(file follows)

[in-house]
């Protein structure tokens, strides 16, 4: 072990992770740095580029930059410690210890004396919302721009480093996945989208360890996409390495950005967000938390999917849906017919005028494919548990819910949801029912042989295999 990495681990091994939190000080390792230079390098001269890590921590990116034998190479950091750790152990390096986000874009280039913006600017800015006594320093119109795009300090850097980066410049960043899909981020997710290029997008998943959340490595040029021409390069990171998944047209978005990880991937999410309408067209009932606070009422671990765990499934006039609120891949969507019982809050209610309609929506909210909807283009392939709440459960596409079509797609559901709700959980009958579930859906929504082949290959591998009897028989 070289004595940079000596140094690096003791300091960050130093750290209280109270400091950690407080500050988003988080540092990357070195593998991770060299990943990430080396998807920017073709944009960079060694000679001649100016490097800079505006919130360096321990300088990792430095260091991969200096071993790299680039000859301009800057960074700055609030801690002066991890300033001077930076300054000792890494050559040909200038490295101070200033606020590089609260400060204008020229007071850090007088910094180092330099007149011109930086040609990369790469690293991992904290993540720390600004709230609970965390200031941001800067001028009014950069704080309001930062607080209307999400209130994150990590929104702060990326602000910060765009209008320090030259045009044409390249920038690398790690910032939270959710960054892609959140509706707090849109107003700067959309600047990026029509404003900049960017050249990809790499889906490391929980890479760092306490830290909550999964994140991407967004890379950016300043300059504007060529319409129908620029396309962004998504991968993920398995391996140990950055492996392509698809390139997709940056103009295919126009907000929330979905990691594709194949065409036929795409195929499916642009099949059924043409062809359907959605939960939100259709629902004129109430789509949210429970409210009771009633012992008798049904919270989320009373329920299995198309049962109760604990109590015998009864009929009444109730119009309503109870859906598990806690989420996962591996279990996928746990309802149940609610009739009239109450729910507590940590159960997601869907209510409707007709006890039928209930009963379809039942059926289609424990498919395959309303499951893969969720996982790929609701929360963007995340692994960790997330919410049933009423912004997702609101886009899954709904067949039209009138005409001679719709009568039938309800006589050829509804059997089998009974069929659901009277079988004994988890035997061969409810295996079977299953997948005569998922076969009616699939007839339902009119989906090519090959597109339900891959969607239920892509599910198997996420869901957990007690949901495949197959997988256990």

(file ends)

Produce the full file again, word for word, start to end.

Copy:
[in-house]
């Protein structure tokens, strides 16, 4: 072990992770740095580029930059410690210890004396919302721009480093996945989208360890996409390495950005967000938390999917849906017919005028494919548990819910949801029912042989295999 990495681990091994939190000080390792230079390098001269890590921590990116034998190479950091750790152990390096986000874009280039913006600017800015006594320093119109795009300090850097980066410049960043899909981020997710290029997008998943959340490595040029021409390069990171998944047209978005990880991937999410309408067209009932606070009422671990765990499934006039609120891949969507019982809050209610309609929506909210909807283009392939709440459960596409079509797609559901709700959980009958579930859906929504082949290959591998009897028989 070289004595940079000596140094690096003791300091960050130093750290209280109270400091950690407080500050988003988080540092990357070195593998991770060299990943990430080396998807920017073709944009960079060694000679001649100016490097800079505006919130360096321990300088990792430095260091991969200096071993790299680039000859301009800057960074700055609030801690002066991890300033001077930076300054000792890494050559040909200038490295101070200033606020590089609260400060204008020229007071850090007088910094180092330099007149011109930086040609990369790469690293991992904290993540720390600004709230609970965390200031941001800067001028009014950069704080309001930062607080209307999400209130994150990590929104702060990326602000910060765009209008320090030259045009044409390249920038690398790690910032939270959710960054892609959140509706707090849109107003700067959309600047990026029509404003900049960017050249990809790499889906490391929980890479760092306490830290909550999964994140991407967004890379950016300043300059504007060529319409129908620029396309962004998504991968993920398995391996140990950055492996392509698809390139997709940056103009295919126009907000929330979905990691594709194949065409036929795409195929499916642009099949059924043409062809359907959605939960939100259709629902004129109430789509949210429970409210009771009633012992008798049904919270989320009373329920299995198309049962109760604990109590015998009864009929009444109730119009309503109870859906598990806690989420996962591996279990996928746990309802149940609610009739009239109450729910507590940590159960997601869907209510409707007709006890039928209930009963379809039942059926289609424990498919395959309303499951893969969720996982790929609701929360963007995340692994960790997330919410049933009423912004997702609101886009899954709904067949039209009138005409001679719709009568039938309800006589050829509804059997089998009974069929659901009277079988004994988890035997061969409810295996079977299953997948005569998922076969009616699939007839339902009119989906090519090959597109339900891959969607239920892509599910198997996420869901957990007690949901495949197959997988256990």